It was Steve’s ability and determination to carry on that paid off, and these are the principles that Maiden have always stood by and that have helped to make them such a revered and respected bunch of musicians. As we know, the rest is history. But the point is, without Steve’s Harris’s dream, his will to succeed and his never say die attitude, Iron Maiden would have never have had the chance to become one of the World’s most sought after heavy metal bands.
“Along with the likes of Geezer Butler and John Paul Jones, Steve is one of the most respected bass players in heavy metal.”
Iron Maiden F.C. Biography for Steve Harris, 1999
There are several characteristics that say everything good that can be said about Steve Harris. The authentic ‘bomber’ Harris charge around the stage. The infamous foot on monitor stance. His Fender endorsed, West Ham encoded Bass. But most associating of all with ‘Arry is this: — those songs — and that sound.
Before we even get to the man’s song writing, on a purely playing level, Steve Harris is a bass player who, while sticking to a particularly identifiable sound, is an extremely talented player. Self taught, the first outstanding ability of Harris is his ability to deliver high-speed bass-lines in tandem with the guitarists, without the aid of a plectrum (or pick).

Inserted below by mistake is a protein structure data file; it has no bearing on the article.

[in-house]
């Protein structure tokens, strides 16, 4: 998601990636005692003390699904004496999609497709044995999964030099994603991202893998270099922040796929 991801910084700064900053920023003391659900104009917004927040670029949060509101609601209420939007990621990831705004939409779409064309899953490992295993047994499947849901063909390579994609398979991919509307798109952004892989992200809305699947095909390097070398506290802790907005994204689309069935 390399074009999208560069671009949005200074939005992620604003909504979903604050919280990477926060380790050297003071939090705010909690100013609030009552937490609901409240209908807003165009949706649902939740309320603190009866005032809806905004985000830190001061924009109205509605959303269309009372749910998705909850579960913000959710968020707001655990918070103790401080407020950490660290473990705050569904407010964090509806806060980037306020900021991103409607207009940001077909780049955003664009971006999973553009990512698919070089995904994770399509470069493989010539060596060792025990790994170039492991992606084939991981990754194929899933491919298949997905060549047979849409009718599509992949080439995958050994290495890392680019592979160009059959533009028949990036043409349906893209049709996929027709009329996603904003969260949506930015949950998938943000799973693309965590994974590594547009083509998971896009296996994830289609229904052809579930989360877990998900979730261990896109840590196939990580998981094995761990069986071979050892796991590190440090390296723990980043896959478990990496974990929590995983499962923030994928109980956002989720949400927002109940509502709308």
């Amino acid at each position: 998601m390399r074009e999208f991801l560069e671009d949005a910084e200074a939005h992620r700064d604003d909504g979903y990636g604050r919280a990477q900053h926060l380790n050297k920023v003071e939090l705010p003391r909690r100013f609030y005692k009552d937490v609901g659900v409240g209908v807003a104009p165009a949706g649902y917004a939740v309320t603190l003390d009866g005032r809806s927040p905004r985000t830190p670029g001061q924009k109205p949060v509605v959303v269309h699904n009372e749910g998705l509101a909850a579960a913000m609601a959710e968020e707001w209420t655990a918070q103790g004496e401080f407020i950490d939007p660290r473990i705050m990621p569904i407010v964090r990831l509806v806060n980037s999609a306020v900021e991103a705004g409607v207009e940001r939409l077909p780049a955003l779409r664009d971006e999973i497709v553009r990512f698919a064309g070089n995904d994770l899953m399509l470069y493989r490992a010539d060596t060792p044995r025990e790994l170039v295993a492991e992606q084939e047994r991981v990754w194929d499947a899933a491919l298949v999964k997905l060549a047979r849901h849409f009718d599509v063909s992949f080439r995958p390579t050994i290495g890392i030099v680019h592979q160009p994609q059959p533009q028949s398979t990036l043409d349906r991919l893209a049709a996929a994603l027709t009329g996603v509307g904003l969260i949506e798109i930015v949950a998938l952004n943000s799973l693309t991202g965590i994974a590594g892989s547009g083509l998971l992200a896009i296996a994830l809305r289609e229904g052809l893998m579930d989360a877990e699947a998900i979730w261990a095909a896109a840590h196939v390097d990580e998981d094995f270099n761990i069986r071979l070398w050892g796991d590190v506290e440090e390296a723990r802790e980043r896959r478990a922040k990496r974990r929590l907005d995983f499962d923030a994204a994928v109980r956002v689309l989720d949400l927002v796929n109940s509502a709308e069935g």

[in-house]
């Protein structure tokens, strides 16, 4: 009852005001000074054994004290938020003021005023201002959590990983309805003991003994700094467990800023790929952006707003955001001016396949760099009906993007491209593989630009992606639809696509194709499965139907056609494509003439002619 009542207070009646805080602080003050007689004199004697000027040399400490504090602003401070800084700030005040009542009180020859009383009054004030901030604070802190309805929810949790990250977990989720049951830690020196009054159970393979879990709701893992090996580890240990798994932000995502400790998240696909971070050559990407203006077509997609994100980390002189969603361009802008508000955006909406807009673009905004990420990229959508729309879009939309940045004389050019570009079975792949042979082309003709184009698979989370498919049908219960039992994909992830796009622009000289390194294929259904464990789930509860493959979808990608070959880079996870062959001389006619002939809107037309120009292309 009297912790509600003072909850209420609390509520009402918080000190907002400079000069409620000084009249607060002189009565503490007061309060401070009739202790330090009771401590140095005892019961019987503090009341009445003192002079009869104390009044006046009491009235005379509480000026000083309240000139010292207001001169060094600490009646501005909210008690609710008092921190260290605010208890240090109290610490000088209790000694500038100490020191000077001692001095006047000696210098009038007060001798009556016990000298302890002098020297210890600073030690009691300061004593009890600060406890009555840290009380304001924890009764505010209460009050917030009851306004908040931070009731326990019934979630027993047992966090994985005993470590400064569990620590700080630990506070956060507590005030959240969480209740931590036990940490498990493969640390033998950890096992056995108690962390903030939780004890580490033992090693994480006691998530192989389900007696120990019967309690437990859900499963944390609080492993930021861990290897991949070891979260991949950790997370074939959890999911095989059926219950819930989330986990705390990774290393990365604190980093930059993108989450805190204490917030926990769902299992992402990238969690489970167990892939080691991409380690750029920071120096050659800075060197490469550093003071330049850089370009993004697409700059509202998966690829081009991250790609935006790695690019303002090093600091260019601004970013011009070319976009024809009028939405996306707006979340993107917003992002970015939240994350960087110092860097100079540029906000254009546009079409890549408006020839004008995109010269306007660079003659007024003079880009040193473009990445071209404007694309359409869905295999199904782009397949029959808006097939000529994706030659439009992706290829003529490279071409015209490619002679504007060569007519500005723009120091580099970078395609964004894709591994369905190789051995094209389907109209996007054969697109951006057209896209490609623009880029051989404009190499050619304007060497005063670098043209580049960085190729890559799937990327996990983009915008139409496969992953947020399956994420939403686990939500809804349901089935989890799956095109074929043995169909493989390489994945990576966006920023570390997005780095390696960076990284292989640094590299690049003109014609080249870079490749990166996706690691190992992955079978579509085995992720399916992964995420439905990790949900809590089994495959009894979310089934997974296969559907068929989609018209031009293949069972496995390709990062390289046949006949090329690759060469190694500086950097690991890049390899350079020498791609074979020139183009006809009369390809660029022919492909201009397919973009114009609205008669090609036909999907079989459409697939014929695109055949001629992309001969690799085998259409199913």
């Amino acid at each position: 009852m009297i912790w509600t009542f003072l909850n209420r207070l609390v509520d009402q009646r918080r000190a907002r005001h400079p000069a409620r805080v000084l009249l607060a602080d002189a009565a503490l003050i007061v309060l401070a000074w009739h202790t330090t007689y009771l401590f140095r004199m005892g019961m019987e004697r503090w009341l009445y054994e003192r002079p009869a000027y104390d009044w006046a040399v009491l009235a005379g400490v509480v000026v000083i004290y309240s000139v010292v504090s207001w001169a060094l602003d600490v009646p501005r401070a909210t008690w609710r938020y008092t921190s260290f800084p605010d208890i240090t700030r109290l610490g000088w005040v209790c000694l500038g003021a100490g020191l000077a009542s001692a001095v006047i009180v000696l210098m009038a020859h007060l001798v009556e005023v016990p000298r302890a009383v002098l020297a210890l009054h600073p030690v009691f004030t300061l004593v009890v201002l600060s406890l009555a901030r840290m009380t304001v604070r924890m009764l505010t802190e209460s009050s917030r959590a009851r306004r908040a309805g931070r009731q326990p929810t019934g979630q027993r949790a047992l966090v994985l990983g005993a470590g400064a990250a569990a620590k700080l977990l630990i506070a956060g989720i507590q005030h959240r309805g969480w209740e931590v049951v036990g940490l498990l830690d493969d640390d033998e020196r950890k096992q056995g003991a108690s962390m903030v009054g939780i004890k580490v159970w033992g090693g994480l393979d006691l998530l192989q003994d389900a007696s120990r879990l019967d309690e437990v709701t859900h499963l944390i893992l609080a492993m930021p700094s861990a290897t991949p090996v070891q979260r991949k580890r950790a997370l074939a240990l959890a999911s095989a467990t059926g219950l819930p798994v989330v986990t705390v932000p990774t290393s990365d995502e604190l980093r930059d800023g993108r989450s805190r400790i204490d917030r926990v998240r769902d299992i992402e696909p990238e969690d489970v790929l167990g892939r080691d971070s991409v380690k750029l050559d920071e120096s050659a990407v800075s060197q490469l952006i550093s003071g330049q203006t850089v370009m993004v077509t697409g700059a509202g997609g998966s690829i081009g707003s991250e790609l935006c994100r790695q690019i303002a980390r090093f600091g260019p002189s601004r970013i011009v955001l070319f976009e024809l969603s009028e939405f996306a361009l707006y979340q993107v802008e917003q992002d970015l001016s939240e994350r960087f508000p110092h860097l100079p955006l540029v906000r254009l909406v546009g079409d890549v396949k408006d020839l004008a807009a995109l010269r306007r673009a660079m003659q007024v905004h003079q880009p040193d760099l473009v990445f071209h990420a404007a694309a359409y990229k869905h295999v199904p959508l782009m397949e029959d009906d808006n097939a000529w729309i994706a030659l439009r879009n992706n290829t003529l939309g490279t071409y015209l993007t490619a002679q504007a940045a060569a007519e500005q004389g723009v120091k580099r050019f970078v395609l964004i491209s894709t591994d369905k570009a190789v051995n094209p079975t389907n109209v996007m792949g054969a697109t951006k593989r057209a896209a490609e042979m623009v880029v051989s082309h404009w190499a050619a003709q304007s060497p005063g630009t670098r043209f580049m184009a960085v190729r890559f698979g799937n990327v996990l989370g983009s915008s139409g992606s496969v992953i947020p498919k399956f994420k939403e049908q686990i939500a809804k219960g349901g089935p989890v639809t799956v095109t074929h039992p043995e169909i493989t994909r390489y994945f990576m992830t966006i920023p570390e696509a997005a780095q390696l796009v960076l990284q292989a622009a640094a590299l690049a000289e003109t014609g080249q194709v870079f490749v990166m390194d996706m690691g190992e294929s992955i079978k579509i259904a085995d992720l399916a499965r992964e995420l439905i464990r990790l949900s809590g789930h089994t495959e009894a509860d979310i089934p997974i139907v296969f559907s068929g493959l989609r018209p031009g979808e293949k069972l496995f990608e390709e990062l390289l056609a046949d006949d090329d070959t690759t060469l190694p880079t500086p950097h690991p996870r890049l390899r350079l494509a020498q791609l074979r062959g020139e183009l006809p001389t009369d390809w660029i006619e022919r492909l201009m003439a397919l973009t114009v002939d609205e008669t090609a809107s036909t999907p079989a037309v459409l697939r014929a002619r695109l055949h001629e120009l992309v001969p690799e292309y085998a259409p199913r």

Then there’s that sound. Up until hearing Maiden, it’s fair to say that many people, including this gentleman, had really taken much notice of bass players, their plodding along rhythms hardly being heard or recognised. And, while this may sound controversial, the real decent bass players are the ones who stand out. Of course, that can apply in rock, soul, blues, jazz and funk bass playing or whatever else. But whether in the terms of technique, decent rhythms or likewise, the best can be both seen and heard in grandiose fashion. So with Steve Harris — the man makes himself heard, and boy do you hear him — you’d have to be deaf to fail not to!
The sound that Steve gets is that of charging, low end dissecting rhythms that is authentically ‘Arry. Somewhat like the bass technique of ‘slapping’, (used often in jazz, blues and funk bass playing) Steve’s sound is rather similar to this, but on a much faster and intense level.
The low end sound (the real deep bass rhythm) is retained, but the clunking, chunky high end sound (almost trebly) of this ‘slapping’ is Steve’s trademark, often copied technique — and what a great sound it creates! (For all you techie bassists out there, check out the boxed section!)
Technical: Steve’s Sound & Equipment
Extracts from Guitarist, February 1991
Eddie Allen (EA): I noticed your live bass sound has so much top end that it’s close to the sound a funk player might use